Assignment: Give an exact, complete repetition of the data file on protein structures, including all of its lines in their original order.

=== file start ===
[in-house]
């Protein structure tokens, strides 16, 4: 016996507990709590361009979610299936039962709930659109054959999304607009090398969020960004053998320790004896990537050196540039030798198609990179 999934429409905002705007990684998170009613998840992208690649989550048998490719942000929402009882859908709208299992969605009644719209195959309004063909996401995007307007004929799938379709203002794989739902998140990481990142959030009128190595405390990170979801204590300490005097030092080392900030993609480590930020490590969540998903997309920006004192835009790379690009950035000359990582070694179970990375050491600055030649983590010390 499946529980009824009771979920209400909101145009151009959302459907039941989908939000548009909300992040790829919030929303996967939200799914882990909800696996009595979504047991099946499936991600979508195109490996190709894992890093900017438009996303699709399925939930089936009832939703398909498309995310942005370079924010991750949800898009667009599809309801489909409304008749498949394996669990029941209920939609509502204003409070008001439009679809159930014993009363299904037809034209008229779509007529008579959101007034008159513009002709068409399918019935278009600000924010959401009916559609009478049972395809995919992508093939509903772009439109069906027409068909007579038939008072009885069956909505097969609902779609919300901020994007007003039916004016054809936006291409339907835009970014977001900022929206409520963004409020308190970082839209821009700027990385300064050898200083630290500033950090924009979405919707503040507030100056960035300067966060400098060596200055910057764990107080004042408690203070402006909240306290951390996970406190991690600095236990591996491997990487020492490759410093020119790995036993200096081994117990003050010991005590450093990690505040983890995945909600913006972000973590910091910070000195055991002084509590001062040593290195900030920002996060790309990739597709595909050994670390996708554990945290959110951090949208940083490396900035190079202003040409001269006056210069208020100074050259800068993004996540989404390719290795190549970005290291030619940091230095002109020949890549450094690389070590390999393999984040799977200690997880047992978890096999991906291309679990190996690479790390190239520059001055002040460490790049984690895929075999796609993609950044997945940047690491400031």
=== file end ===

[in-house]
């Protein structure tokens, strides 16, 4: 016996507990709590361009979610299936039962709930659109054959999304607009090398969020960004053998320790004896990537050196540039030798198609990179 999934429409905002705007990684998170009613998840992208690649989550048998490719942000929402009882859908709208299992969605009644719209195959309004063909996401995007307007004929799938379709203002794989739902998140990481990142959030009128190595405390990170979801204590300490005097030092080392900030993609480590930020490590969540998903997309920006004192835009790379690009950035000359990582070694179970990375050491600055030649983590010390 499946529980009824009771979920209400909101145009151009959302459907039941989908939000548009909300992040790829919030929303996967939200799914882990909800696996009595979504047991099946499936991600979508195109490996190709894992890093900017438009996303699709399925939930089936009832939703398909498309995310942005370079924010991750949800898009667009599809309801489909409304008749498949394996669990029941209920939609509502204003409070008001439009679809159930014993009363299904037809034209008229779509007529008579959101007034008159513009002709068409399918019935278009600000924010959401009916559609009478049972395809995919992508093939509903772009439109069906027409068909007579038939008072009885069956909505097969609902779609919300901020994007007003039916004016054809936006291409339907835009970014977001900022929206409520963004409020308190970082839209821009700027990385300064050898200083630290500033950090924009979405919707503040507030100056960035300067966060400098060596200055910057764990107080004042408690203070402006909240306290951390996970406190991690600095236990591996491997990487020492490759410093020119790995036993200096081994117990003050010991005590450093990690505040983890995945909600913006972000973590910091910070000195055991002084509590001062040593290195900030920002996060790309990739597709595909050994670390996708554990945290959110951090949208940083490396900035190079202003040409001269006056210069208020100074050259800068993004996540989404390719290795190549970005290291030619940091230095002109020949890549450094690389070590390999393999984040799977200690997880047992978890096999991906291309679990190996690479790390190239520059001055002040460490790049984690895929075999796609993609950044997945940047690491400031």